By CARL GREEN
Granite City – What does the guy who holds the highest batting average record in the NCAA do all summer?
Well, yes, he plays some ball all right, but Mike Failoni is also a member of Laborers Local 397 in Madison County, and he worked jobs with the union all summer before going back to school this fall.
Failoni, age 21 and from Edwardsville, made short work of pitchers in the spring collegiate season, hitting .500 for the Lindenwood University Lions in St. Charles.
He’s a first baseman in that Don Mattingly mode – a lefty hitting for both power and average, built solidly at 6 feet tall and 220 pounds.
That batting average was a new record for the Mid-America Intercollegiate Athletic Association in its 48 years and the best anywhere in college baseball this year. He had 86 hits in 172 at-bats, and like his stalwart Cardinals hero Matt Carpenter, Failoni specialized in multi-hit games, racking up 27.
He also had 24 doubles, three triples and six home runs in just 46 games, and was named All-American. His team was in its first year of NCAA Division II baseball and managed a not-bad 23-17 record. Failoni was in his first year at Lindenwood after playing two years with Heartland Community College in Bloomington, Ill.
Failoni has high hopes of being drafted by a pro team after this coming season, although he has to overcome not playing at the highest collegiate level.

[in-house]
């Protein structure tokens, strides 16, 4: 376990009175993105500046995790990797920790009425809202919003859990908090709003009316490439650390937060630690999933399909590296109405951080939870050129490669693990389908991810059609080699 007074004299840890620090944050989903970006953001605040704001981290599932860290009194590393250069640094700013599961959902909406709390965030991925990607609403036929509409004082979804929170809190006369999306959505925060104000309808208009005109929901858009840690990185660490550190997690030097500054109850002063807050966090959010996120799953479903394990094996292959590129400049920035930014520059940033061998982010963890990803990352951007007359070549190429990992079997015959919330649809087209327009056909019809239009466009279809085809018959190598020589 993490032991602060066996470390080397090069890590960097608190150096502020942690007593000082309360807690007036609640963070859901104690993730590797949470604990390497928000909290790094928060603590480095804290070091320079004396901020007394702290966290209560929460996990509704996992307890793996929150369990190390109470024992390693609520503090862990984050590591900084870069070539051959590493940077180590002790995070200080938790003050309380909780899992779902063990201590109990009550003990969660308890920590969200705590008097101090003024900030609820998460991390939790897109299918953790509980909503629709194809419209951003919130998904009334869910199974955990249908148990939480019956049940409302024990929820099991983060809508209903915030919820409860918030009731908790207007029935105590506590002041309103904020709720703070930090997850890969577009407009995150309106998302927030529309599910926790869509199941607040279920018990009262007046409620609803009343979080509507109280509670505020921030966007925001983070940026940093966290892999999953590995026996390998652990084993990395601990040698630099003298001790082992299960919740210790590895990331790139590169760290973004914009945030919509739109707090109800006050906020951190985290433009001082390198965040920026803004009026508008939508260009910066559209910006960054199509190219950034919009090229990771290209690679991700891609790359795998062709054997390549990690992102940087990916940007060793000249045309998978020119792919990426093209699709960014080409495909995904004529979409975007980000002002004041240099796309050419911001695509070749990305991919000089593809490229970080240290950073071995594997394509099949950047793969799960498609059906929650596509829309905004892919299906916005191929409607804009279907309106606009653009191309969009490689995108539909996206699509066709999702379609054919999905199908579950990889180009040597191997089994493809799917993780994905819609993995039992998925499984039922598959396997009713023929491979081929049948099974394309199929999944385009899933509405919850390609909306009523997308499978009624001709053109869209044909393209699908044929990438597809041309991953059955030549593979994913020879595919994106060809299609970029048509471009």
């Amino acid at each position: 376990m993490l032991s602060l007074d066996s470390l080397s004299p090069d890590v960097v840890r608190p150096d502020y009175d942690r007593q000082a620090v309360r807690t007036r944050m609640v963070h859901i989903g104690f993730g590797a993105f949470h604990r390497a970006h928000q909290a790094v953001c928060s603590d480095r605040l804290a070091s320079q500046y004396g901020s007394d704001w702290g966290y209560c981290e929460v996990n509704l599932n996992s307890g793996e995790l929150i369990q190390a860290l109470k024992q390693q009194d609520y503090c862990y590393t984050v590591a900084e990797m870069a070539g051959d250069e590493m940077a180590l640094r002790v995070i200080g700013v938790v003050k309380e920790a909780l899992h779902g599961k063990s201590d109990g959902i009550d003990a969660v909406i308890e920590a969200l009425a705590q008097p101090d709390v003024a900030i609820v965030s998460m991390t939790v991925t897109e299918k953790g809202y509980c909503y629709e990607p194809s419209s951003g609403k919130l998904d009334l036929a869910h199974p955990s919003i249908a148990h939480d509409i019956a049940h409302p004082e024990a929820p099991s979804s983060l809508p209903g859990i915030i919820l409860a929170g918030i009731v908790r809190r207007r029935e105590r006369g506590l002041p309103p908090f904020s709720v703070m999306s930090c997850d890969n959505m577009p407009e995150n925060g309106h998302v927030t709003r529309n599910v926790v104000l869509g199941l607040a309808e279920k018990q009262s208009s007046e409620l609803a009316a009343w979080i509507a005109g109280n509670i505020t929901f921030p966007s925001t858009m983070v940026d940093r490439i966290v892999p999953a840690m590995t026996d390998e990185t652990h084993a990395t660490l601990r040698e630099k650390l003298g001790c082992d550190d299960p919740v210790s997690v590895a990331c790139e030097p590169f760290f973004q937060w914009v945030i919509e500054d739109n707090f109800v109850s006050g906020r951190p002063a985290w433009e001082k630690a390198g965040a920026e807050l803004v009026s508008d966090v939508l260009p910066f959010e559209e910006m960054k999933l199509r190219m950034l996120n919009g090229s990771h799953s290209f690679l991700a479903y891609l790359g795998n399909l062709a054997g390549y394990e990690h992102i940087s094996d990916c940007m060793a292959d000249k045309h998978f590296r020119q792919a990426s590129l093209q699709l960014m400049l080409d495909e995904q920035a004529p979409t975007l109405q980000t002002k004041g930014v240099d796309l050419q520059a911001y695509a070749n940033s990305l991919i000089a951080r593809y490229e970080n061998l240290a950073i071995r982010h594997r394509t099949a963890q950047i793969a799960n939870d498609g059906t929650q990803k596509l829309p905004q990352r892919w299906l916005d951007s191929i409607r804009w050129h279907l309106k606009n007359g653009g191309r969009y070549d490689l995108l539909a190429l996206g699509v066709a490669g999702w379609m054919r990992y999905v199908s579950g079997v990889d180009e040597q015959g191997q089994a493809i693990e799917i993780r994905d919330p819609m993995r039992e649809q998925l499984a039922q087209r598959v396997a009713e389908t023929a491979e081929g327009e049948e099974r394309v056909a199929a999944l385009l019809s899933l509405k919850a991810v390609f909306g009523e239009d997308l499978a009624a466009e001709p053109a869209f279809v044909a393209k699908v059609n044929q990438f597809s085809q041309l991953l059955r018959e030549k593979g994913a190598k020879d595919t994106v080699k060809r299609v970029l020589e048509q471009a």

He already knows a couple of familiar names in this neighborhood – St. Louis Cardinals Manager Mike Matheny and batting coach John Mabry. The two pros managed Failoni in a Rawlings All-Star game pitting Illinois high school players against Missourians.
He is also pursuing a degree in mass communications and business – very compatible with the sports world. But he hasn’t forgotten where he comes from, either. Steve Tyler, president of Laborers Local 396 in Madison County, says Mike has proven to be a valuable worker in the summer.
“He’s a good kid, from a good union family,” Tyler said. “He shows up when he’s supposed to, he has a skill set, and he works.”
His father, Joe, was an athlete at the old Granite City North High School and now has worked with the Laborers for 33 years. Joe recalls his son starting out with the Little League and says he also has played a lot of hockey.
Mike Failoni’s record season didn’t start out that way. With spring semester games beginning in February at a wintry, windblown tournament in Oklahoma, Failoni started out 0-for-12 until everything snapped into place and the hit parade began.
Said his dad: “His numbers were like something in a pinball game.”